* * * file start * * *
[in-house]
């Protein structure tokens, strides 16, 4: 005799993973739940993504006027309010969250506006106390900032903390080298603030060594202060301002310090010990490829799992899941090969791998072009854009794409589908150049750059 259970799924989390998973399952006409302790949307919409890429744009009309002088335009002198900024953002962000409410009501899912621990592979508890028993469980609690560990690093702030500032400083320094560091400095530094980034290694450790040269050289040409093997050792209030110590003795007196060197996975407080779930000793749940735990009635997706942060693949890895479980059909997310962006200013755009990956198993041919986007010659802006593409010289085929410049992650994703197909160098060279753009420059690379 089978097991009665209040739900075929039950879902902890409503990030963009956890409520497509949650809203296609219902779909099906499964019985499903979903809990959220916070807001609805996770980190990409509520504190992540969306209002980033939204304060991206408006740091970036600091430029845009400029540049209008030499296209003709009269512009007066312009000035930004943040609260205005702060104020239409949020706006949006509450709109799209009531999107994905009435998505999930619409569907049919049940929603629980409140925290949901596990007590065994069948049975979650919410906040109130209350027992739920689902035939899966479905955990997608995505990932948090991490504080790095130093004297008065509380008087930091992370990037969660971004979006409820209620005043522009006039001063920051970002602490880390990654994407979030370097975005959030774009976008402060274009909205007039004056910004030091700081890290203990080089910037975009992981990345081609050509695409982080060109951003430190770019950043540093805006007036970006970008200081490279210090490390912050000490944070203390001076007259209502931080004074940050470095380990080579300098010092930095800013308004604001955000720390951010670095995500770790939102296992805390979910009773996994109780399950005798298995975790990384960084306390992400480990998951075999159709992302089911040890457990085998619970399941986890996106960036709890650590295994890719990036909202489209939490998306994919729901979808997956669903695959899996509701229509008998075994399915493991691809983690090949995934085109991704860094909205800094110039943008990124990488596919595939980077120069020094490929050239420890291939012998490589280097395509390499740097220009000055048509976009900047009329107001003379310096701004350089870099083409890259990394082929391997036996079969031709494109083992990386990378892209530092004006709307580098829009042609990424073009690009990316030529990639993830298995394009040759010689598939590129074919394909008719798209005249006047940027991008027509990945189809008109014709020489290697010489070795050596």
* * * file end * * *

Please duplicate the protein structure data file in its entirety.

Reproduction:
[in-house]
């Protein structure tokens, strides 16, 4: 005799993973739940993504006027309010969250506006106390900032903390080298603030060594202060301002310090010990490829799992899941090969791998072009854009794409589908150049750059 259970799924989390998973399952006409302790949307919409890429744009009309002088335009002198900024953002962000409410009501899912621990592979508890028993469980609690560990690093702030500032400083320094560091400095530094980034290694450790040269050289040409093997050792209030110590003795007196060197996975407080779930000793749940735990009635997706942060693949890895479980059909997310962006200013755009990956198993041919986007010659802006593409010289085929410049992650994703197909160098060279753009420059690379 089978097991009665209040739900075929039950879902902890409503990030963009956890409520497509949650809203296609219902779909099906499964019985499903979903809990959220916070807001609805996770980190990409509520504190992540969306209002980033939204304060991206408006740091970036600091430029845009400029540049209008030499296209003709009269512009007066312009000035930004943040609260205005702060104020239409949020706006949006509450709109799209009531999107994905009435998505999930619409569907049919049940929603629980409140925290949901596990007590065994069948049975979650919410906040109130209350027992739920689902035939899966479905955990997608995505990932948090991490504080790095130093004297008065509380008087930091992370990037969660971004979006409820209620005043522009006039001063920051970002602490880390990654994407979030370097975005959030774009976008402060274009909205007039004056910004030091700081890290203990080089910037975009992981990345081609050509695409982080060109951003430190770019950043540093805006007036970006970008200081490279210090490390912050000490944070203390001076007259209502931080004074940050470095380990080579300098010092930095800013308004604001955000720390951010670095995500770790939102296992805390979910009773996994109780399950005798298995975790990384960084306390992400480990998951075999159709992302089911040890457990085998619970399941986890996106960036709890650590295994890719990036909202489209939490998306994919729901979808997956669903695959899996509701229509008998075994399915493991691809983690090949995934085109991704860094909205800094110039943008990124990488596919595939980077120069020094490929050239420890291939012998490589280097395509390499740097220009000055048509976009900047009329107001003379310096701004350089870099083409890259990394082929391997036996079969031709494109083992990386990378892209530092004006709307580098829009042609990424073009690009990316030529990639993830298995394009040759010689598939590129074919394909008719798209005249006047940027991008027509990945189809008109014709020489290697010489070795050596």